The South Korean government will make a decision in November on whether it will allow initial coin offerings (ICOs) again in the country, a top-level official has said.
Hong Nam-ki, head of the office for government policy coordination, told lawmakers during the National Assembly's annual audit on government actions that regulators in the country have been reviewing the topic in recent months, as CoinDesk Korea reported on Thursday.
Hong added that the Financial Services Commission (FSC), South Korea's markets watchdog, has been conducting surveys on ICOs since September.
"We are going to form the position of the government in November based on the results of the investigation at the end of October," he went on to say.
Hong was responding to the question on ICO permission raised by Jeon Haecheol, a lawmaker from the ruling Democratic Party, who voiced support for lifting the current ICO ban.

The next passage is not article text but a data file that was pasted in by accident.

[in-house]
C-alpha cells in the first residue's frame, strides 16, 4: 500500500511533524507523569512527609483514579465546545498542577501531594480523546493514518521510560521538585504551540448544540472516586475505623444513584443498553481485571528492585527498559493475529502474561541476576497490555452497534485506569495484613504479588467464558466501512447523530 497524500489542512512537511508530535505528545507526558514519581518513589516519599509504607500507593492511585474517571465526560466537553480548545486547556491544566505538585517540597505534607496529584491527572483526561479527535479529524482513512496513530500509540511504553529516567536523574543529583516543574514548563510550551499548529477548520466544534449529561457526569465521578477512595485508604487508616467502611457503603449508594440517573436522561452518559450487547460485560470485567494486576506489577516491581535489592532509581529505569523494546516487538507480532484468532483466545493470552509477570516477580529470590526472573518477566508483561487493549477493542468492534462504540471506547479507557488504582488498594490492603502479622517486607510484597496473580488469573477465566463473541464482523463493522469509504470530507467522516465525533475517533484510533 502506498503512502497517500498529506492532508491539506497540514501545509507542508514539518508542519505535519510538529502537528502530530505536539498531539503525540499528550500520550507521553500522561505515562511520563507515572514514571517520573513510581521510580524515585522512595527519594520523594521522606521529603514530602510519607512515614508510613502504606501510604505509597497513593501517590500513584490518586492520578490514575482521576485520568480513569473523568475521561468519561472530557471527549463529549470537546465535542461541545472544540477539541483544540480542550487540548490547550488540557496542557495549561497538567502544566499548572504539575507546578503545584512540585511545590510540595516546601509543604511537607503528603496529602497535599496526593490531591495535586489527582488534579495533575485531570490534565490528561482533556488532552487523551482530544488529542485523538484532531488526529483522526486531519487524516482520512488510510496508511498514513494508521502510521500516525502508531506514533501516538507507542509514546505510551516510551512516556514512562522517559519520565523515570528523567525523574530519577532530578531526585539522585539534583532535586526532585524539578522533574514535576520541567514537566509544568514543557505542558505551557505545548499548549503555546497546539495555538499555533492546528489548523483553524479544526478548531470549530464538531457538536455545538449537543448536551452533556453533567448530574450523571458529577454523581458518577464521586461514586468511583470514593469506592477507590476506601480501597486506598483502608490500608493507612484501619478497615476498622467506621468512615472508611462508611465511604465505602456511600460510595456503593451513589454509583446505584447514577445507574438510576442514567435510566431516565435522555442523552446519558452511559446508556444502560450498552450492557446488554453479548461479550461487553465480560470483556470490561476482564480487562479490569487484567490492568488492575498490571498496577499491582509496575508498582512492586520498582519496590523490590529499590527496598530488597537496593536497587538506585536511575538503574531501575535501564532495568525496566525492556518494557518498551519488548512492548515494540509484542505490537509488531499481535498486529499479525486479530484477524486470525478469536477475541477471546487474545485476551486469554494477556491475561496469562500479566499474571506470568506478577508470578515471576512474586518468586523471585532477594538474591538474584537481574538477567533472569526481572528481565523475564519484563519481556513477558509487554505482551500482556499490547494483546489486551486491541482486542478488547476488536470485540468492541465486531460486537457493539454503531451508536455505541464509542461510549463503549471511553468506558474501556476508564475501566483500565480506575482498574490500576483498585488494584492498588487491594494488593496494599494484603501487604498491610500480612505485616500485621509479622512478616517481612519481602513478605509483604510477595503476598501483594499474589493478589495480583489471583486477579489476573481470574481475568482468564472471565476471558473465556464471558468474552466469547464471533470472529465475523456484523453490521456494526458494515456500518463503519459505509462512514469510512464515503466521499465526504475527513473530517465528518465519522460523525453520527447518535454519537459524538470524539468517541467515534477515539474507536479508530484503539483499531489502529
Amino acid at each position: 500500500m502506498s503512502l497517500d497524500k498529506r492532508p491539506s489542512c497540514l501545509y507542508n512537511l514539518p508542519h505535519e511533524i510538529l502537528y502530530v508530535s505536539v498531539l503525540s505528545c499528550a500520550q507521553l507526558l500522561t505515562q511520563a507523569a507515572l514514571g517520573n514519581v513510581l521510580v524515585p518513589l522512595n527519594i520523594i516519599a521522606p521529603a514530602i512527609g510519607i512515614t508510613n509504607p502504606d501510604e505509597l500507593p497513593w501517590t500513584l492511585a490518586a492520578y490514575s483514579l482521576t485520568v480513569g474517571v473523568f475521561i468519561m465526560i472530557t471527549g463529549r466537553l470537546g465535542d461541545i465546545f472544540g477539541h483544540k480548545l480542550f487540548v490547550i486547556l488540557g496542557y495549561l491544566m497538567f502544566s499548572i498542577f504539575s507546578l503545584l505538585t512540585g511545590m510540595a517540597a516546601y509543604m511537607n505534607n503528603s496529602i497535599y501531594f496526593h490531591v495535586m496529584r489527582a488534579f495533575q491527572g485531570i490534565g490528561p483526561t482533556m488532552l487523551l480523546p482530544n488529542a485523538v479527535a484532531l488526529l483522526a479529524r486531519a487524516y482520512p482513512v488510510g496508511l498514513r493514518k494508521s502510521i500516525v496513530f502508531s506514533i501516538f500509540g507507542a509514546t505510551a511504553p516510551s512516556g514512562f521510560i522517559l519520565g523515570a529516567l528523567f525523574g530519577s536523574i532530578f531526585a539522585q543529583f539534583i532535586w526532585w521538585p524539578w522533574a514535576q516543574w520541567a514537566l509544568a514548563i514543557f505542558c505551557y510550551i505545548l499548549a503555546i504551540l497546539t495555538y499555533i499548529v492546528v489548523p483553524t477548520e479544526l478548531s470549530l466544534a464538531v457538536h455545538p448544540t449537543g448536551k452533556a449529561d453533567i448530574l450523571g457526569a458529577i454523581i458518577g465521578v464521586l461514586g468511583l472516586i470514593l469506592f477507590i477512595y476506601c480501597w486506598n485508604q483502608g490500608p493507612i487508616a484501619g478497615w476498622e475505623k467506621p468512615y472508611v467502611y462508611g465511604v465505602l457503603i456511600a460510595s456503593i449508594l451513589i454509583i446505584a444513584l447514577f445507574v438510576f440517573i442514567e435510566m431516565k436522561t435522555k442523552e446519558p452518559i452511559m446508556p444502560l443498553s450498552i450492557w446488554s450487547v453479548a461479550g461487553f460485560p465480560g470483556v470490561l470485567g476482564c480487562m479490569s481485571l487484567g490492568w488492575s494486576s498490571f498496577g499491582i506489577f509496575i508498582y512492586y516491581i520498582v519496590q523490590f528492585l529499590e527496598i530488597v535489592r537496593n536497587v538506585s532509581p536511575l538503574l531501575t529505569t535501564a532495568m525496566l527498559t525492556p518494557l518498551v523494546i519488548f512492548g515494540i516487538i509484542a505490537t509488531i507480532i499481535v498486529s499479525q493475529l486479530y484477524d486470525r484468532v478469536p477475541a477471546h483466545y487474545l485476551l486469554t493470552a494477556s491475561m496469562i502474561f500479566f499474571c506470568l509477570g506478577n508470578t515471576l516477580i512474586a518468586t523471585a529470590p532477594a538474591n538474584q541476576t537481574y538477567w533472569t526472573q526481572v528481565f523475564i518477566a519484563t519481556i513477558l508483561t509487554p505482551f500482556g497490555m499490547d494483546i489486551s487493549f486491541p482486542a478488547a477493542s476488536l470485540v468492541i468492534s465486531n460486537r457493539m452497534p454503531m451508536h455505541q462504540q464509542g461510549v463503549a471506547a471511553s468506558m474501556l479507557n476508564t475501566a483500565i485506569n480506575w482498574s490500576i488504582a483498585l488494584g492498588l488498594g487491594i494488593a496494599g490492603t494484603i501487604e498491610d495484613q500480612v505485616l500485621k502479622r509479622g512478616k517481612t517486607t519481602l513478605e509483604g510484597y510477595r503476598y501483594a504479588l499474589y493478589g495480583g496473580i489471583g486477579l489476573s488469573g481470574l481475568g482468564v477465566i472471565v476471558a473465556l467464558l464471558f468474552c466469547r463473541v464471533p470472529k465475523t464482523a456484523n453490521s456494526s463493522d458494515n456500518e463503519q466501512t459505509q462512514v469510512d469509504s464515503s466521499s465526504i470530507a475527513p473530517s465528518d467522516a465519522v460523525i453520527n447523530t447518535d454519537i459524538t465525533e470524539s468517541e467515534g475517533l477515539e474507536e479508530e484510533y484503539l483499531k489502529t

Jeon said during the questioning:
That said, Choi Jong-gu, chairman of the FSC, voiced his concern again in a meeting today against the idea of allowing ICOs, according to a news report from Yonhap.
"Many people say ICOs should be allowed, but ... uncertainty remains, and the damage is too serious and obvious," he was quoted as saying.
In September 2017, the FSC notably issued a ban on domestic ICOs, following a similar move made by regulators in China. However, Hong said some crypto projects continued selling tokens to domestic residents by registering their businesses overseas.
In May, lawmakers from the National Assembly, the country's legislative arm, pushed for the removal of the ICO ban. And last month, CoinDesk reported the FSC was investigating token sales projects with a questionnaire seeking information on extensive project details as part of its effort to review the ICO ban case.
Elsewhere in Hong's remarks, he reiterated the government's commitment to supporting blockchain development with a government budget of 34 billion won ($30 million) in the coming years.
Hong Nam-ki image courtesy to the Ministry of ICT
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